Gary K. Wolfe Reviews The Vanished Birds by Simon Jimenez

The Vanished Birds, Simon Jimenez (Del Rey 978-0-593-12898-5, $27.00, 394pp, hc) January 2020.

Simon Jimenez’s The Vanished Birds comes to us from Del Rey, with its long and distinguished SF/F history, but with a cover that pointedly eschews any suggestion of the space opera elements that are central to the novel’s action. The central character sees herself as something of a vagabond. Nia Imani is captain of a space freighter who spends much of her life in “pocket space,” which means that she ages far more slowly than those on the planetary colonies she visits, and feels at home on none of them. We first meet her in a remarkable opening chapter, virtually a stand-alone story, as seen from the point of view of a young man named Kaeda on a backwater planet, which is visited only once every 15 years by the “offworlders” to collect seed shipments. He’s only seven when he first meets Nia, who gives him a flute that will become one of the central organizing images of the novel, and then meets her again every 15 years until he’s 81, while she hardly seems to age at all. They become lovers for a while, but the most important event that links them is the mysterious arrival of a mute boy, who seems to be the only survivor of an apparent spaceship crash on Kaeda’s planet. After she and Kaeda meet for the last time, Nia takes the boy aboard her ship, giving him the flute that once belonged to Kaeda. This opening chapter, which recalls some of Le Guin’s later Hainish stories set on out-of-the-way planets, brilliantly establishes the rather melancholy tone of the entire novel.

Jimenez quickly and deftly introduces us to two other viewpoints: Nia herself, who adopts the boy and introduces him to the corporate-controlled culture of space stations and interstellar trade, and Fumiko Nakajima, a brilliant engineer who, a thousand years earlier, abandoned her life and her lover to spend years working for the Umbai corporation, designing an elaborate space habitat, which she names Pelican Station after her youthful fascination with a refuge for the few remaining birds on Earth. Now, having survived that thousand years largely through coldsleep, she meets Nia and the boy – whose name, we learn, is Ahro – during a millennial celebration at the station, which is something of a showpiece for Umbai, the rather ominous galactic colonialist monopoly (whose true capacity for brutality will become apparent later). Fumiko, now a legendary figure, makes a surprising and remunerative offer to Nia: take the boy to remote locations, outside of corporate space, and keep him there for years to determine if he might possess a unique and unusual skill that could change the entire nature of space travel (no spoiler as to what it is, but the skill borrows its name from a classic SF novel). While most of Nia’s crew opt out of the new mission, she gains a chronicler with the Potteresque name of Sartoris Mote, who, in keeping a journal to report back to Fumika, provides a good portion of the narration of the boy growing to maturity in exile – or, as it turns out, in hiding from the Umbai corporation, which has its own plans.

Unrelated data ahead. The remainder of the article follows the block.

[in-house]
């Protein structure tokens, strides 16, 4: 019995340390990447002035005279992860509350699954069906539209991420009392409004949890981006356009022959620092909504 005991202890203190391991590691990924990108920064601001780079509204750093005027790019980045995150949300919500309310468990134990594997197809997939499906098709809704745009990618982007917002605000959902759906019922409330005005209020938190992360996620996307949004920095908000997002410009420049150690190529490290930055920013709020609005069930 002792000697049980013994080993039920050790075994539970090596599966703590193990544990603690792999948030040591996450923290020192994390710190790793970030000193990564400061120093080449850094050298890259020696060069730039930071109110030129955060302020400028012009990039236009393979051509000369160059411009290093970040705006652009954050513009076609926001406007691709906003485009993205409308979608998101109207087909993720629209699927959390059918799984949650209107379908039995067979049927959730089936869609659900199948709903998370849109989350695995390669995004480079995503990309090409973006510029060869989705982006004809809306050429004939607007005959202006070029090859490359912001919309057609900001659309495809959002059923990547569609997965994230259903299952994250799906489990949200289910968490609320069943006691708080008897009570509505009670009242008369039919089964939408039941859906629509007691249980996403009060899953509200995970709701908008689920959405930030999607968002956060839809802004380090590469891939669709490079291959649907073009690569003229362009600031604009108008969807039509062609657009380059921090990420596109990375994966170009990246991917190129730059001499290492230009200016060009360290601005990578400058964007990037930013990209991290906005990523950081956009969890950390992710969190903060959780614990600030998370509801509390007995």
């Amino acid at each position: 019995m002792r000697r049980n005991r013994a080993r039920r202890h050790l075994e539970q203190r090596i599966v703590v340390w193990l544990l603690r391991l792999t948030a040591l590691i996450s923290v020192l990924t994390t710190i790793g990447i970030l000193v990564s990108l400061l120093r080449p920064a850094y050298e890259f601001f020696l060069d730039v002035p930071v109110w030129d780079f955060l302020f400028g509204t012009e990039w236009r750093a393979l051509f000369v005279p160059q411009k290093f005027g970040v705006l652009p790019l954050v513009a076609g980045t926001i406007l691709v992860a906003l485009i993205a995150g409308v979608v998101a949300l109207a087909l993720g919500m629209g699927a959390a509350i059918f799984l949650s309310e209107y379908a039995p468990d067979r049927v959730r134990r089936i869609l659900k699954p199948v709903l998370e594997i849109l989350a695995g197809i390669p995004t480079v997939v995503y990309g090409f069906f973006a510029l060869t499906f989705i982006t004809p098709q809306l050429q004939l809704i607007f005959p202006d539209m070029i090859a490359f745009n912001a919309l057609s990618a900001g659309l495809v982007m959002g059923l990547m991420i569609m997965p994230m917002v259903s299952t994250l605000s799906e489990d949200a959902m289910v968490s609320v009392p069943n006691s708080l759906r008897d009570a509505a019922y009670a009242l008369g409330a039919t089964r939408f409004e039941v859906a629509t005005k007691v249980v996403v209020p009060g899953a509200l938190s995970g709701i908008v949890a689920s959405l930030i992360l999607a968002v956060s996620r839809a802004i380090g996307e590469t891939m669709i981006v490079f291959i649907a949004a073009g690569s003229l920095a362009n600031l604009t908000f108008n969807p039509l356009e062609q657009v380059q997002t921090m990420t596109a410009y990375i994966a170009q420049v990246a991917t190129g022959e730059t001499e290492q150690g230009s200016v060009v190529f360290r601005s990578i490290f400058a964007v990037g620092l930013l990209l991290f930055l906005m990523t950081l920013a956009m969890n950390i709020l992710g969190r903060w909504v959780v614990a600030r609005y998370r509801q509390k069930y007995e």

For the most part, Jimenez handles his more tra­ditional elements with the confidence of someone familiar with the genre, although there are a few awkward moments of exposition: when Nia and her crew arrive at Pelican Station, they (and we) actually have to sit through an orientation lecture; portable communications devices are somehow still called “handhelds,” and the whole business of folding space currents, pocket spaces, etc. is more poetry than extrapolation. It works fine as space opera shorthand, and it provides for a fair amount of spectacle – including a genuinely stirring mo­ment of revenge toward the end – in support of a novel that gains its emotional power from a rich cast of memorable characters; Nia coming to terms with her own alienation, Ahro growing into adolescence and finding his first love with a boy on a minor planet, the tragic figures of Fumika and Kaeda, even secondary characters like the hard-edged and truculent Nurse from Nia’s crew, who alone challenges her decisions. Eventually, Jimenez brings his narrative almost full circle, even returning us briefly to that planet where it all began, while leading toward an action-filled conclusion that energetically reclaims the novel’s space opera roots. It’s still early in the year, but so far this is the most impressive debut of 2020.

Gary K. Wolfe is Emeritus Professor of Humanities at Roosevelt University and a reviewer for Locus magazine since 1991. His reviews have been collected in Soundings (BSFA Award 2006; Hugo nominee), Bearings (Hugo nominee 2011), and Sightings (2011), and his Evaporating Genres: Essays on Fantastic Literature (Wesleyan) received the Locus Award in 2012. Earlier books include The Known and the Unknown: The Iconography of Science Fiction (Eaton Award, 1981), Harlan Ellison: The Edge of Forever (with Ellen Weil, 2002), and David Lindsay (1982). For the Library of America, he edited American Science Fiction: Nine Classic Novels of the 1950s in 2012, with a similar set for the 1960s forthcoming. He has received the Pilgrim Award from the Science Fiction Research Association, the Distinguished Scholarship Award from the International Association for the Fantastic in the Arts, and a Special World Fantasy Award for criticism. His 24-lecture series How Great Science Fiction Works appeared from The Great Courses in 2016. He has received six Hugo nominations, two for his reviews collections and four for The Coode Street Podcast, which he has co-hosted with Jonathan Strahan for more than 300 episodes. He lives in Chicago.

This review and more like it in the April 2020 issue of Locus.

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